There’s something many wise instructors in the modern day and the past taught as a good rule for thrusting. Some would say only thrust in this situation, while many would say it’s an ideal situation to be thrusting in. Some don’t mention it at all but I think it’s definitely worth addressing. So, without further ado, let’s find out what it is.
A common phrase for it is a ‘thrust with opposition’. Basically it means thrusting while you control their sword as well so they can’t thrust you in return. Sounds great, doesn’t it? And it is. It’s ideal. If you can stab someone without being stabbed in return, well, that’s the whole point isn’t it? It generally means that the lower third of your blade (the strong) is touching the upper third of their blade (the weak) and maintaining such a position that their point isn’t aimed at you. That way, they can put as much force into it as they like but the angle you’ve created combined with the mechanics of the blades makes it very unlikely they can thrust you. All you have to do is get your point online while maintaining this position and then thrust them. Easy.
Well it’s not quite easy, for many reasons, which is why I’d call it a goal rather than the only time you can thrust. It’s certainly a safe time to thrust and I’d say thrusting is inherently more dangerous than cutting—though not probably for the reason you think. When people talk about the danger of being cut vs being thrust, they usually mean in terms of the harm it could do you. I’m talking about stopping power. Simply put, a cut has a better chance of catching their blade than a thrust does. If they attack you at the same time that you attack them, you have a better chance of intercepting their blow, especially if you’re attacking in a similar line so the attack is mirrored. A cut has inherently defensive stopping power in the line that it’s attacking. A thrust has virtually none.
So if thrusting doesn’t really protect you, why would you ever thrust if you weren’t thrusting in opposition? There’s a few different situations but they come down to the same idea: while mechanical defence (i.e. defending yourself with the sword) is often ideal, psychological defence, while harder to be sure of, is often good enough. If someone has just made an attack, often they will then withdraw to attack again. On their withdrawal, you usually have a tempo to thrust. Depending on how trigger happy they are and if their tip is facing you, it might be dangerous but sometimes you can get a good thrust in at this moment. Another time, honestly, is when you know you’re quicker than they are and you snipe a close target. I love sniping hands and forearms for this reason. It doesn’t matter what sword you’re using or if you’re cutting or thrusting, often someone’s forearm is the best target. I’ve found if you have an aggressive point-forward guard and they try and be defensive and parry, you can often snipe their arms fairly safely. Again, not so much if they’re also point forward and trigger happy.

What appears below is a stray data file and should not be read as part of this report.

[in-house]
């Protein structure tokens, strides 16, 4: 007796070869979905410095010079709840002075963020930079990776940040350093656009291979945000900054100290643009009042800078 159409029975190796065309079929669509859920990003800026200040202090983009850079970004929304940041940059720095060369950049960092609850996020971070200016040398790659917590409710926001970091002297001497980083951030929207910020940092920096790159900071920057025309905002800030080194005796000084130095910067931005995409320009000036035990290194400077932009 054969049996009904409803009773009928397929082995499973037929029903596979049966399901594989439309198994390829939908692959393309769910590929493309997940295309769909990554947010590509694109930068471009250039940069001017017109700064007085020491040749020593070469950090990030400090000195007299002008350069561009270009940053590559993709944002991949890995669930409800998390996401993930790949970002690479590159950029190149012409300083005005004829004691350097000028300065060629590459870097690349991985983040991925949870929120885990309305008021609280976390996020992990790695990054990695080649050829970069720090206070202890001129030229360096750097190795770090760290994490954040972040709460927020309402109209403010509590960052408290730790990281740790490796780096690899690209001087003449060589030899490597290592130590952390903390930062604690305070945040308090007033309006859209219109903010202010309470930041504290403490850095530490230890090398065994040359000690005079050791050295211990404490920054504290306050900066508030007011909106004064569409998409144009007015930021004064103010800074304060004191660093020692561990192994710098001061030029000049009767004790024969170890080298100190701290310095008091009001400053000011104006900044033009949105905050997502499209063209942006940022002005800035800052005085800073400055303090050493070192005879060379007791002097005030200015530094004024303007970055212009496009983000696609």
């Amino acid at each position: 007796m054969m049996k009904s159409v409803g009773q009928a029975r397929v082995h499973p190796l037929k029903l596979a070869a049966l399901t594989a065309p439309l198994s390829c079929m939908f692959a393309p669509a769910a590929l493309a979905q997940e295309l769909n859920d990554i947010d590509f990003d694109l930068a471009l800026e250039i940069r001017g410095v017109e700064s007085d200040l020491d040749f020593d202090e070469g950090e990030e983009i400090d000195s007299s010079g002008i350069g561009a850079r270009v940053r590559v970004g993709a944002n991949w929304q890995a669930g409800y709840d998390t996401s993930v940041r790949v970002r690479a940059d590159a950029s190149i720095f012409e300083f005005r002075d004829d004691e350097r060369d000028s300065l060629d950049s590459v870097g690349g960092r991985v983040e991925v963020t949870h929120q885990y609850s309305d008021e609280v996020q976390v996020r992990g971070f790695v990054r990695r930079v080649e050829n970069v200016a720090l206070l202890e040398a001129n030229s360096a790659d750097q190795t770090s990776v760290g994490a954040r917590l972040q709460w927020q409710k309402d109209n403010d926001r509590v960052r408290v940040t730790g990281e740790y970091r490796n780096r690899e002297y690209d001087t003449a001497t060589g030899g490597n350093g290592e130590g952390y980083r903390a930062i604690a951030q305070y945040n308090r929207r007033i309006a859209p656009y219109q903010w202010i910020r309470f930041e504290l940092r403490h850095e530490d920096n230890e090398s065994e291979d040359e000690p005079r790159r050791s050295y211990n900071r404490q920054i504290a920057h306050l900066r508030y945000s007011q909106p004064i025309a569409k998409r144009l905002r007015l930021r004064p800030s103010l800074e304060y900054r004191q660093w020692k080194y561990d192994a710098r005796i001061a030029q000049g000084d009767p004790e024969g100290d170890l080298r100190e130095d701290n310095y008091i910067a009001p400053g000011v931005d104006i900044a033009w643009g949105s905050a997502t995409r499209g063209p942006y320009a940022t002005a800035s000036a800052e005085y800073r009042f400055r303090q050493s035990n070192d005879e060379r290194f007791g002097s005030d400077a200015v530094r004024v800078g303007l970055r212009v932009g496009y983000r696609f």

But there are other times you don’t need to be thrusting with opposition too. Say, for example if you’ve trained a really good displacement with your offhand if you are using a 1-handed sword. I’d much prefer to do this in gloves for obvious reasons, and not against anything good at cutting, but against thrust-centric swords with happy thrusters, it can work well. Basically, your offhand catches and displaces their thrust either as you thrust or as your parry. It doesn’t always work, but when it does, it works a treat. Same for grapples and weapon locks. If you can successfully grapple them or lock their weapon with your offhand after parrying it, great. By all means thrust them. Though I’d say what you do at this point matters less than that you were able to grapple them so to me it doesn’t fully count. The other thing that really does count though is the length of your weapons. It’s similar to thrusting if you’re quicker than them. If you have a spear and they have a sword, you’ll probably be fine. If you know what you’re doing and you have even a bit of reach advantage, it’s still probably worth a shot. So, if you’re doing mixed weapon sparring, having a longer one makes thrusts without opposition even safer, and possibly even preferable.